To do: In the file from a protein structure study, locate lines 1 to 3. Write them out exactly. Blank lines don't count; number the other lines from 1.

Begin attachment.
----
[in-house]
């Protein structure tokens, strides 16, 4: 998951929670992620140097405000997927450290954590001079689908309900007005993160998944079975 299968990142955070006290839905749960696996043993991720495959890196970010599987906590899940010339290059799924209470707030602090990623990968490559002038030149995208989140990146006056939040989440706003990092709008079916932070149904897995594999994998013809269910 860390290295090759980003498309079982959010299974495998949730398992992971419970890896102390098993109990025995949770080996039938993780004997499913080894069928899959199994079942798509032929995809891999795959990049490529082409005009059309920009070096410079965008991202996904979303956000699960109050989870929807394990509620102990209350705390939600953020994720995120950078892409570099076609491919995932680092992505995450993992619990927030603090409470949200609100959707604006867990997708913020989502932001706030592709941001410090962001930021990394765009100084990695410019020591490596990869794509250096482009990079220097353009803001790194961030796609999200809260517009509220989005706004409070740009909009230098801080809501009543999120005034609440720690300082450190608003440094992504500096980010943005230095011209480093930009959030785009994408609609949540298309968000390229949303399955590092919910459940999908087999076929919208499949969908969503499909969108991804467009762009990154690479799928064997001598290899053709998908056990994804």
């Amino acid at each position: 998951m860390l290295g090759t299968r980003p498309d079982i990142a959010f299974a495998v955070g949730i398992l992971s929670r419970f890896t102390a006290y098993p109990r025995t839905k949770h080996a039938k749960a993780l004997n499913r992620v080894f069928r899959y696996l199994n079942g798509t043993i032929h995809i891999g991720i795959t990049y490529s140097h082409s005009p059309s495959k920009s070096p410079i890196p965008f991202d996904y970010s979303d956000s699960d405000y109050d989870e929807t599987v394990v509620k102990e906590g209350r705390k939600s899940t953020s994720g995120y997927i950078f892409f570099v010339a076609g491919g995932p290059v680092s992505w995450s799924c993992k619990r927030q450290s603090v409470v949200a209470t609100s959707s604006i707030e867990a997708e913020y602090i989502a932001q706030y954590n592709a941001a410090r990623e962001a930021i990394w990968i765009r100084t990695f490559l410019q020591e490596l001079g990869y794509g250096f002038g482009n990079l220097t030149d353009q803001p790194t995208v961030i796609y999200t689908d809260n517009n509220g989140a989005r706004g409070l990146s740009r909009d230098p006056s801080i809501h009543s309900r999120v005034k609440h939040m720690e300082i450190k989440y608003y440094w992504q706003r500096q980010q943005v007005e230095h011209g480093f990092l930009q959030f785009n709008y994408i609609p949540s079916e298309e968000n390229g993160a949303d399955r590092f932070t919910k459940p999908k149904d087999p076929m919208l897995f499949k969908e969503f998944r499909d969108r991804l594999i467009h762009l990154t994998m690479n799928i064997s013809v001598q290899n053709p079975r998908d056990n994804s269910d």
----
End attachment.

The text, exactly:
[in-house]
């Protein structure tokens, strides 16, 4: 998951929670992620140097405000997927450290954590001079689908309900007005993160998944079975 299968990142955070006290839905749960696996043993991720495959890196970010599987906590899940010339290059799924209470707030602090990623990968490559002038030149995208989140990146006056939040989440706003990092709008079916932070149904897995594999994998013809269910 860390290295090759980003498309079982959010299974495998949730398992992971419970890896102390098993109990025995949770080996039938993780004997499913080894069928899959199994079942798509032929995809891999795959990049490529082409005009059309920009070096410079965008991202996904979303956000699960109050989870929807394990509620102990209350705390939600953020994720995120950078892409570099076609491919995932680092992505995450993992619990927030603090409470949200609100959707604006867990997708913020989502932001706030592709941001410090962001930021990394765009100084990695410019020591490596990869794509250096482009990079220097353009803001790194961030796609999200809260517009509220989005706004409070740009909009230098801080809501009543999120005034609440720690300082450190608003440094992504500096980010943005230095011209480093930009959030785009994408609609949540298309968000390229949303399955590092919910459940999908087999076929919208499949969908969503499909969108991804467009762009990154690479799928064997001598290899053709998908056990994804």
């Amino acid at each position: 998951m860390l290295g090759t299968r980003p498309d079982i990142a959010f299974a495998v955070g949730i398992l992971s929670r419970f890896t102390a006290y098993p109990r025995t839905k949770h080996a039938k749960a993780l004997n499913r992620v080894f069928r899959y696996l199994n079942g798509t043993i032929h995809i891999g991720i795959t990049y490529s140097h082409s005009p059309s495959k920009s070096p410079i890196p965008f991202d996904y970010s979303d956000s699960d405000y109050d989870e929807t599987v394990v509620k102990e906590g209350r705390k939600s899940t953020s994720g995120y997927i950078f892409f570099v010339a076609g491919g995932p290059v680092s992505w995450s799924c993992k619990r927030q450290s603090v409470v949200a209470t609100s959707s604006i707030e867990a997708e913020y602090i989502a932001q706030y954590n592709a941001a410090r990623e962001a930021i990394w990968i765009r100084t990695f490559l410019q020591e490596l001079g990869y794509g250096f002038g482009n990079l220097t030149d353009q803001p790194t995208v961030i796609y999200t689908d809260n517009n509220g989140a989005r706004g409070l990146s740009r909009d230098p006056s801080i809501h009543s309900r999120v005034k609440h939040m720690e300082i450190k989440y608003y440094w992504q706003r500096q980010q943005v007005e230095h011209g480093f990092l930009q959030f785009n709008y994408i609609p949540s079916e298309e968000n390229g993160a949303d399955r590092f932070t919910k459940p999908k149904d087999p076929m919208l897995f499949k969908e969503f998944r499909d969108r991804l594999i467009h762009l990154t994998m690479n799928i064997s013809v001598q290899n053709p079975r998908d056990n994804s269910d």